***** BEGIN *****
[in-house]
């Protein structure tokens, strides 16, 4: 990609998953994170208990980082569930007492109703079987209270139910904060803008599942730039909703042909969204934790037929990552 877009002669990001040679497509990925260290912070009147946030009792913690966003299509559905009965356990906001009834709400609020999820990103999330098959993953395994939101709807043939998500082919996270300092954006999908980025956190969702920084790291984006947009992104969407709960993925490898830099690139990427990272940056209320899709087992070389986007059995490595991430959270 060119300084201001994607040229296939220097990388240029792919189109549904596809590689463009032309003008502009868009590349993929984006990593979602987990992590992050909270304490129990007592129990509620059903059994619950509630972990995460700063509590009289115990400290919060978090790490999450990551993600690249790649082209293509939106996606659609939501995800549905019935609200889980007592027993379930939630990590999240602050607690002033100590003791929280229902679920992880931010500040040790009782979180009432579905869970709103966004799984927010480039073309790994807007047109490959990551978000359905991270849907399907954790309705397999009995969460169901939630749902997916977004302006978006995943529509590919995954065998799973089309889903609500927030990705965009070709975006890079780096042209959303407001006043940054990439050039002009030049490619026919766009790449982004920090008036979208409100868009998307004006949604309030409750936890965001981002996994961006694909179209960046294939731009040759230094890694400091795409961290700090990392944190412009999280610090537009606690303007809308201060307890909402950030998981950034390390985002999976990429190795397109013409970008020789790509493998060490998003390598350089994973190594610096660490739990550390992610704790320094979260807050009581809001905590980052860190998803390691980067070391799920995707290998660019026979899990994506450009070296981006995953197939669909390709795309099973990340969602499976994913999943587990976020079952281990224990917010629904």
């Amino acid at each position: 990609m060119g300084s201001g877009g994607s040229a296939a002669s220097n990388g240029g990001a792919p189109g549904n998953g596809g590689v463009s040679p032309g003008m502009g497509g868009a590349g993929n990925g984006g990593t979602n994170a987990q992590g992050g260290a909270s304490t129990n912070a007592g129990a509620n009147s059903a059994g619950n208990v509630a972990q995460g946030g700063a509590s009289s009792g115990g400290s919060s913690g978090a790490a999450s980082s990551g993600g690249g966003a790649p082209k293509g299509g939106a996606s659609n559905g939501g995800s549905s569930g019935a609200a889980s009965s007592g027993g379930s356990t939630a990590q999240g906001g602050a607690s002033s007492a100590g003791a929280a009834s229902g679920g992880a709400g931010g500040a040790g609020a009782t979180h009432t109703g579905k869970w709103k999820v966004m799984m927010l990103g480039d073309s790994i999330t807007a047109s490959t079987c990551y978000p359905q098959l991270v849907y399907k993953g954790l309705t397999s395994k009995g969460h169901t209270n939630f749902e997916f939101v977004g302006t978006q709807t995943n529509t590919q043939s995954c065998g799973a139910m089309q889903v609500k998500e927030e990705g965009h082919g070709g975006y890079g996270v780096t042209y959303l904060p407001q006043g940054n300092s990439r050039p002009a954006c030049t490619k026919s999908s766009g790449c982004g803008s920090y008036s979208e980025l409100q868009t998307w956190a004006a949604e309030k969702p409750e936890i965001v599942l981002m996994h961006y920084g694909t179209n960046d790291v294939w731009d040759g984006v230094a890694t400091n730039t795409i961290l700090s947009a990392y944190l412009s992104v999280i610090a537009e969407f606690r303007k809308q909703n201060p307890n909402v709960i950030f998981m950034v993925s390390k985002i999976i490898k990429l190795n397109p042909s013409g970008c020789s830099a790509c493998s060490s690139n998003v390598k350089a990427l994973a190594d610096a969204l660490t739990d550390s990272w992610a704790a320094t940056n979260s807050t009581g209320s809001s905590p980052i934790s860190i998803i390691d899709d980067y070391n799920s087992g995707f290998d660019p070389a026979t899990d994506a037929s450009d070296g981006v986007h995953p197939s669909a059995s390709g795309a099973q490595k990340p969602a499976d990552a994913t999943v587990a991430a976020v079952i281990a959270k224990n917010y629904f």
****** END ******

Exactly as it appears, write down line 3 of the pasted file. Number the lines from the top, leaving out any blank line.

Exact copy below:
């Amino acid at each position: 990609m060119g300084s201001g877009g994607s040229a296939a002669s220097n990388g240029g990001a792919p189109g549904n998953g596809g590689v463009s040679p032309g003008m502009g497509g868009a590349g993929n990925g984006g990593t979602n994170a987990q992590g992050g260290a909270s304490t129990n912070a007592g129990a509620n009147s059903a059994g619950n208990v509630a972990q995460g946030g700063a509590s009289s009792g115990g400290s919060s913690g978090a790490a999450s980082s990551g993600g690249g966003a790649p082209k293509g299509g939106a996606s659609n559905g939501g995800s549905s569930g019935a609200a889980s009965s007592g027993g379930s356990t939630a990590q999240g906001g602050a607690s002033s007492a100590g003791a929280a009834s229902g679920g992880a709400g931010g500040a040790g609020a009782t979180h009432t109703g579905k869970w709103k999820v966004m799984m927010l990103g480039d073309s790994i999330t807007a047109s490959t079987c990551y978000p359905q098959l991270v849907y399907k993953g954790l309705t397999s395994k009995g969460h169901t209270n939630f749902e997916f939101v977004g302006t978006q709807t995943n529509t590919q043939s995954c065998g799973a139910m089309q889903v609500k998500e927030e990705g965009h082919g070709g975006y890079g996270v780096t042209y959303l904060p407001q006043g940054n300092s990439r050039p002009a954006c030049t490619k026919s999908s766009g790449c982004g803008s920090y008036s979208e980025l409100q868009t998307w956190a004006a949604e309030k969702p409750e936890i965001v599942l981002m996994h961006y920084g694909t179209n960046d790291v294939w731009d040759g984006v230094a890694t400091n730039t795409i961290l700090s947009a990392y944190l412009s992104v999280i610090a537009e969407f606690r303007k809308q909703n201060p307890n909402v709960i950030f998981m950034v993925s390390k985002i999976i490898k990429l190795n397109p042909s013409g970008c020789s830099a790509c493998s060490s690139n998003v390598k350089a990427l994973a190594d610096a969204l660490t739990d550390s990272w992610a704790a320094t940056n979260s807050t009581g209320s809001s905590p980052i934790s860190i998803i390691d899709d980067y070391n799920s087992g995707f290998d660019p070389a026979t899990d994506a037929s450009d070296g981006v986007h995953p197939s669909a059995s390709g795309a099973q490595k990340p969602a499976d990552a994913t999943v587990a991430a976020v079952i281990a959270k224990n917010y629904f």